The farm she purchased is in Lake County, about two hours northwest of Sacramento. She plans on using it to teach people about things like composting, solar technologies, water collection and water recycling, all of which have largely been inaccessible to Filipino Americans.
“But in a lot of ways, our communities in the Philippines have always known how to do this,” she said. “So how do we wed the knowledges of our ancestral homeland together with new innovations happening here, so that they can be part of our own everyday life practices? And how can I help to facilitate that as an educator and scholar?”
Ultimately, Rodriguez said she wants the Filipino community’s stories to be collected and told through her entrepreneurial endeavors, and to allow the Filipino community to develop stronger connections with the Philippines.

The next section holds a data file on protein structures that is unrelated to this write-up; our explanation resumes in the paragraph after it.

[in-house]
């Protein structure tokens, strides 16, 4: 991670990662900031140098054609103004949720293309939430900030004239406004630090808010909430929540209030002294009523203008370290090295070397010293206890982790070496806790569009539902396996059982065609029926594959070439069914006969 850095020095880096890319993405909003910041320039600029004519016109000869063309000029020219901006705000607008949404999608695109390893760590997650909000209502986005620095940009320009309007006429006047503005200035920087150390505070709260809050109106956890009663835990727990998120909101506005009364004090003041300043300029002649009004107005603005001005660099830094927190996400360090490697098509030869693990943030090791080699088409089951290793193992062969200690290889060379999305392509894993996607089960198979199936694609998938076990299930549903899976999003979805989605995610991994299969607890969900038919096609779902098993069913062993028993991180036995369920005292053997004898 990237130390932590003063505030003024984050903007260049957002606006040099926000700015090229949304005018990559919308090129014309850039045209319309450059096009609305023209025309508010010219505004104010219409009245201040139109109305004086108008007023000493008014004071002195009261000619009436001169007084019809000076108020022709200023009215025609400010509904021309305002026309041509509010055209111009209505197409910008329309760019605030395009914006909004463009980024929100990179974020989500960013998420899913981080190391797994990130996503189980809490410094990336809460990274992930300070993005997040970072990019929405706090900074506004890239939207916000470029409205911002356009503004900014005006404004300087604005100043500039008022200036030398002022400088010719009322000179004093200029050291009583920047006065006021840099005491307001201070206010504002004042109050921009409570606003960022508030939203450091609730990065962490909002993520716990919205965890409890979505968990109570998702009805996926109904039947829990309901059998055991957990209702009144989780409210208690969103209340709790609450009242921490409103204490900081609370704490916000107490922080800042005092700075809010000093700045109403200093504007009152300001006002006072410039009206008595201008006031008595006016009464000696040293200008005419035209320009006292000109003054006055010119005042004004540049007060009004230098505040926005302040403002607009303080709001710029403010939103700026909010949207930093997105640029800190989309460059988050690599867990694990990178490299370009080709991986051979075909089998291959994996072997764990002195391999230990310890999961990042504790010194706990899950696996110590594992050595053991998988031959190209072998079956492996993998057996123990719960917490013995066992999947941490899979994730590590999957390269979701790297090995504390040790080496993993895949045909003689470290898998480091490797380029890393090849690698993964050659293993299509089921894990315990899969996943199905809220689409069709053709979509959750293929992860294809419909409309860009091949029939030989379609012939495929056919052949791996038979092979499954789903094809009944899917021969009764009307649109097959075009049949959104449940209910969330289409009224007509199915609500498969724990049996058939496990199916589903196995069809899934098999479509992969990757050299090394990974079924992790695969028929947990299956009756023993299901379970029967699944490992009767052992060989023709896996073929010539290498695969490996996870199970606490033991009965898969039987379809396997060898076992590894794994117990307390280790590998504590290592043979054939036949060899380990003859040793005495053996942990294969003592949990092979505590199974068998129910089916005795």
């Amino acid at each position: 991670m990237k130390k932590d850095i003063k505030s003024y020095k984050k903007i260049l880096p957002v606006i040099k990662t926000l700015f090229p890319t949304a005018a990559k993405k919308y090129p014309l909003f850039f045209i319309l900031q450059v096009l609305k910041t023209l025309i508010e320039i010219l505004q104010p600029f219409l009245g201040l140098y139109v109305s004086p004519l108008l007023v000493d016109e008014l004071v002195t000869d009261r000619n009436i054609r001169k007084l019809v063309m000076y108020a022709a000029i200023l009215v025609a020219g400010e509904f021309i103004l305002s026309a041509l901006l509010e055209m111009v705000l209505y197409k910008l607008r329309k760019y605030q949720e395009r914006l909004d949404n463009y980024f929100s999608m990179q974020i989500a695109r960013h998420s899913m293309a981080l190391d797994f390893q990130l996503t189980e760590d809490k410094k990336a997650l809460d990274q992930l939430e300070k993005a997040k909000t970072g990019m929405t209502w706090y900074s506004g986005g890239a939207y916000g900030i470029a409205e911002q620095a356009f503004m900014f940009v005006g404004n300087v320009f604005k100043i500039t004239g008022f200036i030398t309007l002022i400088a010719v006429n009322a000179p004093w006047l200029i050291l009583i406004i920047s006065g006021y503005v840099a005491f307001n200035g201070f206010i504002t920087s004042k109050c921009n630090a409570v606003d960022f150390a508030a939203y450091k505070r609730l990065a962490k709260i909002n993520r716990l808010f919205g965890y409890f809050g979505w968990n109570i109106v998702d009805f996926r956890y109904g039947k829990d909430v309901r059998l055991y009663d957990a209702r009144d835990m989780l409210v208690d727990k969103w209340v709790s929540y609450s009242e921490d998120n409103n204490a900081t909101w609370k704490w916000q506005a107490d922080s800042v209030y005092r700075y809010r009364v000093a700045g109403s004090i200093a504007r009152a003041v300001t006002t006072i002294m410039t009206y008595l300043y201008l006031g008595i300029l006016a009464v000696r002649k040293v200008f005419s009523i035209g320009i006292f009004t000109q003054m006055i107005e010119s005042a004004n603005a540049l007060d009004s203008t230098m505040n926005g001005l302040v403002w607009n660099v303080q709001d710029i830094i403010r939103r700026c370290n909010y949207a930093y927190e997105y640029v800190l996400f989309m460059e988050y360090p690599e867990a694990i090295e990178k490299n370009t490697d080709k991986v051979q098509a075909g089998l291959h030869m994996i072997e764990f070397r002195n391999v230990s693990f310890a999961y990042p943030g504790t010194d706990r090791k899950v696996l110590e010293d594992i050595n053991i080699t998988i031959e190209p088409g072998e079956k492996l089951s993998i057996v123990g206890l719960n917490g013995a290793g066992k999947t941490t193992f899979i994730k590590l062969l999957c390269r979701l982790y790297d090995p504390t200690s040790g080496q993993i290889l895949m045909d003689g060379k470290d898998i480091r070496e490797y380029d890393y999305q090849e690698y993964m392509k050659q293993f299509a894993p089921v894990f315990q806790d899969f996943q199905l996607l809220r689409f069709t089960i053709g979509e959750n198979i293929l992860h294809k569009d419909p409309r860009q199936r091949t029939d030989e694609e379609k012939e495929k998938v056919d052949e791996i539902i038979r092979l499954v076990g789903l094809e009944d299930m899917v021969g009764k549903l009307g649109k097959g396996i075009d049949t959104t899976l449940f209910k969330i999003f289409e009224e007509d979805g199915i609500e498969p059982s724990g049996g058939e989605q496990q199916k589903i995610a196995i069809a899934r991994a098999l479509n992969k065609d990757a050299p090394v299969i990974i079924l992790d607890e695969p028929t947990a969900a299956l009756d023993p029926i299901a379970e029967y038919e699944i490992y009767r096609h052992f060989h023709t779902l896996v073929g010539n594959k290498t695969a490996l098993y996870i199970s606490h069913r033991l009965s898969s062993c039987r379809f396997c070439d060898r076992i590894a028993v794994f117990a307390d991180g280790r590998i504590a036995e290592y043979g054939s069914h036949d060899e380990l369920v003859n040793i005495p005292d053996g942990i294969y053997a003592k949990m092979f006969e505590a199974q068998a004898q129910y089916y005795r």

“That’s always been an important part of what I do,” she said. “As diasporic people over generations and time, unless we return home to the Philippines, we will be here. Our descendants will be here. And I want to ensure that the sacrifices of our ancestors are not in vain, and that we will continue to retain important vital ancestral knowledge.”
She also hopes her school leads people to be better stewards of the planet, particularly with the threat of climate change.
“If this school is one small contribution towards giving our community these kinds of knowledge and skill sets that derived from our own traditions, but also informed by the communities that we live with — other BIPOC communities — then I feel like that’s a lasting legacy that I can leave for my son and future generations,” she said.